Tethered Spinal Cord

Tethered spinal cord is a neurological disorder in which tissue attaches to the spinal cord, limiting its movement within the spinal column. The progressive disorder can occur congenitally – often with a close link to spina bifida – or as a result of injury to the spinal cord, and most commonly develops in the lower (lumbar) region of the spine.

When present in children, the disorder often causes symptoms including lesions, hairy patches, dimples or fatty tumors on the lower back, foot and spinal deformities, weakness in the legs, low back pain, scoliosis and incontinence. Symptoms may not be present until adulthood, often as a result of strain placed on the spinal cord over time, or as a result of narrowing of the spinal column (stenosis).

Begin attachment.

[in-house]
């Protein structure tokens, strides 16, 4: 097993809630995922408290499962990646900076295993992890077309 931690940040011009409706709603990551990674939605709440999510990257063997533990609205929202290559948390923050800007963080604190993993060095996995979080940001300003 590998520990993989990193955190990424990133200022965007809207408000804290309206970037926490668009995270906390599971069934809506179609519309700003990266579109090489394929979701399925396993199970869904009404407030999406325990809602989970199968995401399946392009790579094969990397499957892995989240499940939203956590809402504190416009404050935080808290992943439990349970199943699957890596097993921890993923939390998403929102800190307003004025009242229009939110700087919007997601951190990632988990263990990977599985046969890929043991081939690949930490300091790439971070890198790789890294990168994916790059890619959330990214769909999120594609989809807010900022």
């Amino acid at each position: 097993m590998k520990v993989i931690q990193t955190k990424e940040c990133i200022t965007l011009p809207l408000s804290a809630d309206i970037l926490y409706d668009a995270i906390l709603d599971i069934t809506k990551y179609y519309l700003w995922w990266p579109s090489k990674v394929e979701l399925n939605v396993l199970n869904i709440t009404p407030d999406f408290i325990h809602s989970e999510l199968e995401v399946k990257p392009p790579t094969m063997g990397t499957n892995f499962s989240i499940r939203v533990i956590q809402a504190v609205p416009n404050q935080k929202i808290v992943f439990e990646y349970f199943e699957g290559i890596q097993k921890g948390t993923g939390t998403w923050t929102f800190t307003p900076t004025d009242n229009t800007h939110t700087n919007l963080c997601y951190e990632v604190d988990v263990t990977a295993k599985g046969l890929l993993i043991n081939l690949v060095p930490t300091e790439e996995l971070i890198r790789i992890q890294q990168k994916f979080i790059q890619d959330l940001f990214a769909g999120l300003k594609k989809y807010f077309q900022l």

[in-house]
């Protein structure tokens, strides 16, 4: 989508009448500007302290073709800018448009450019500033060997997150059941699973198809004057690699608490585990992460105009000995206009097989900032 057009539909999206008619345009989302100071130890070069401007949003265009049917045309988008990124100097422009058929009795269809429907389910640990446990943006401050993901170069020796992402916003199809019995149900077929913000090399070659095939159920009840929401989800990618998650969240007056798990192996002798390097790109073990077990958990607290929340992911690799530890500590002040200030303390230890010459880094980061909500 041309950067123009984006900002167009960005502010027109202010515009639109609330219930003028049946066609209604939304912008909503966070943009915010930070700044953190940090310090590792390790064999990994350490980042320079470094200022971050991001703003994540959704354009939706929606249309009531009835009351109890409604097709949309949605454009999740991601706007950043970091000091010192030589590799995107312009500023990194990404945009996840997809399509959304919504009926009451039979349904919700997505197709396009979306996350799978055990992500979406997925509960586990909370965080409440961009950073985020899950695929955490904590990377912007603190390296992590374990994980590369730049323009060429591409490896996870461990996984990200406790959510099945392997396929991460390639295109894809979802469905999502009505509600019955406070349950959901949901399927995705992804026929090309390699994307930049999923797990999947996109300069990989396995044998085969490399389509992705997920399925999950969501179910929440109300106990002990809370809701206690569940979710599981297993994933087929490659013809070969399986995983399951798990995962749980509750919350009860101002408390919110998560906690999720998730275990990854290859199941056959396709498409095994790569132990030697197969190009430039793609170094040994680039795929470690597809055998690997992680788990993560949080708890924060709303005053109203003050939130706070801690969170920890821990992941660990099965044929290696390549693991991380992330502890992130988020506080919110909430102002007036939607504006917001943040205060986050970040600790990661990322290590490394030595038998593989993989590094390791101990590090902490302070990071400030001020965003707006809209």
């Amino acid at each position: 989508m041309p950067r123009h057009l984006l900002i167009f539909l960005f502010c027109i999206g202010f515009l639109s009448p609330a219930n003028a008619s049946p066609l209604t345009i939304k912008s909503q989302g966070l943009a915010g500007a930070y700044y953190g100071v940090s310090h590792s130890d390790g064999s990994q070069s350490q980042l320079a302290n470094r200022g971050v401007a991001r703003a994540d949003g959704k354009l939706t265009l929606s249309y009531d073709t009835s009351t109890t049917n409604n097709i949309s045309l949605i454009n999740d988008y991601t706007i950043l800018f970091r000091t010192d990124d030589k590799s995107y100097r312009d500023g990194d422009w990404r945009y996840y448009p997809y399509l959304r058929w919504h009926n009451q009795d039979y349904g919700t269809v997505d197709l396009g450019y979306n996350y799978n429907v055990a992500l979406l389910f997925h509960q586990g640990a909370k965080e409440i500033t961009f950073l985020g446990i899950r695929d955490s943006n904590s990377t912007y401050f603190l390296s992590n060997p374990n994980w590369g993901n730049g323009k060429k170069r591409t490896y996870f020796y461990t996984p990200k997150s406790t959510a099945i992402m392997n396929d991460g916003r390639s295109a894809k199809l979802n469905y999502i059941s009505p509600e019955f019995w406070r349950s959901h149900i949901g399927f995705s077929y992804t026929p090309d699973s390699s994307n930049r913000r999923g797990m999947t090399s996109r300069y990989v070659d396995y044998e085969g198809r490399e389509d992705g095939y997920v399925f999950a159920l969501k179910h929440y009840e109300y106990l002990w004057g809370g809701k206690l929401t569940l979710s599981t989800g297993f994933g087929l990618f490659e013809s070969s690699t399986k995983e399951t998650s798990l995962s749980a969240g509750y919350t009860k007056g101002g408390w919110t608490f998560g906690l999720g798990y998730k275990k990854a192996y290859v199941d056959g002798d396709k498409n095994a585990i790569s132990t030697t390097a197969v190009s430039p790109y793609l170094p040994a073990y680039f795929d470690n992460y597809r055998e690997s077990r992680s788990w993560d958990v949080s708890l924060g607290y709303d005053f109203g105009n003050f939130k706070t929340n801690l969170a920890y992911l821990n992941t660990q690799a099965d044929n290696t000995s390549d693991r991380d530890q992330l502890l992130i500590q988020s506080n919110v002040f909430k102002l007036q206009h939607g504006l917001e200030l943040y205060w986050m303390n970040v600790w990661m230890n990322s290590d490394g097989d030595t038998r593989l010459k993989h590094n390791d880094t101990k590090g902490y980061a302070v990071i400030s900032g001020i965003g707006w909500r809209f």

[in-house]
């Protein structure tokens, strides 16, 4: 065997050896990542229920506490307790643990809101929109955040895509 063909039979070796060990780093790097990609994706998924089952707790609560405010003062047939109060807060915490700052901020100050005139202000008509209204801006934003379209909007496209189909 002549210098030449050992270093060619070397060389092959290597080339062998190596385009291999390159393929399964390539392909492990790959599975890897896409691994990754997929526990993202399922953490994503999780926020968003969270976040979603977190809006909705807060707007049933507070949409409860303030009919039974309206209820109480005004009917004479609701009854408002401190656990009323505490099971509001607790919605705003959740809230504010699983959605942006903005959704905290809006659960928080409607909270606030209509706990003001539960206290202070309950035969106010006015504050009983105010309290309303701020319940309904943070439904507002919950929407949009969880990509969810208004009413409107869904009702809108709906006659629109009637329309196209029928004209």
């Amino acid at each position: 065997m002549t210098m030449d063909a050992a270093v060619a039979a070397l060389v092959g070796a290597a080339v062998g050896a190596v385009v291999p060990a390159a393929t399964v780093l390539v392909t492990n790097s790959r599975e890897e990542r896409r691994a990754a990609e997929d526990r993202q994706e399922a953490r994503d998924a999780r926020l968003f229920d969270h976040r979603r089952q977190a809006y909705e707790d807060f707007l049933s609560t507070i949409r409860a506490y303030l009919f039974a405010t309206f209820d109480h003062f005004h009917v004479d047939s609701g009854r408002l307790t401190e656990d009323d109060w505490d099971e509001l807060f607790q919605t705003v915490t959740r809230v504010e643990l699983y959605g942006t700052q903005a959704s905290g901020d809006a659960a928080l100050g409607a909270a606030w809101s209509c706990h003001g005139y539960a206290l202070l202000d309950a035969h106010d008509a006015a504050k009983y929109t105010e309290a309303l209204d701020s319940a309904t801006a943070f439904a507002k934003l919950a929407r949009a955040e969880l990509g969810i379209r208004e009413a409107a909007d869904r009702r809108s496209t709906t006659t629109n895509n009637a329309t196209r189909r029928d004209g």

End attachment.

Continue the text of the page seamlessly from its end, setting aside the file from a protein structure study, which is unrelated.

Spinal cord injury also may result in spinal tethering, as scar tissue blocks the flow of fluids around the spinal cord.

Magnetic resonance imaging is most often used to diagnose spinal tethering and determine the location of the disorder. Children often undergo early surgery to prevent further neurological damage. In adults, surgery to detether the spinal cord may help alleviate symptoms.

Resource: NIH

 

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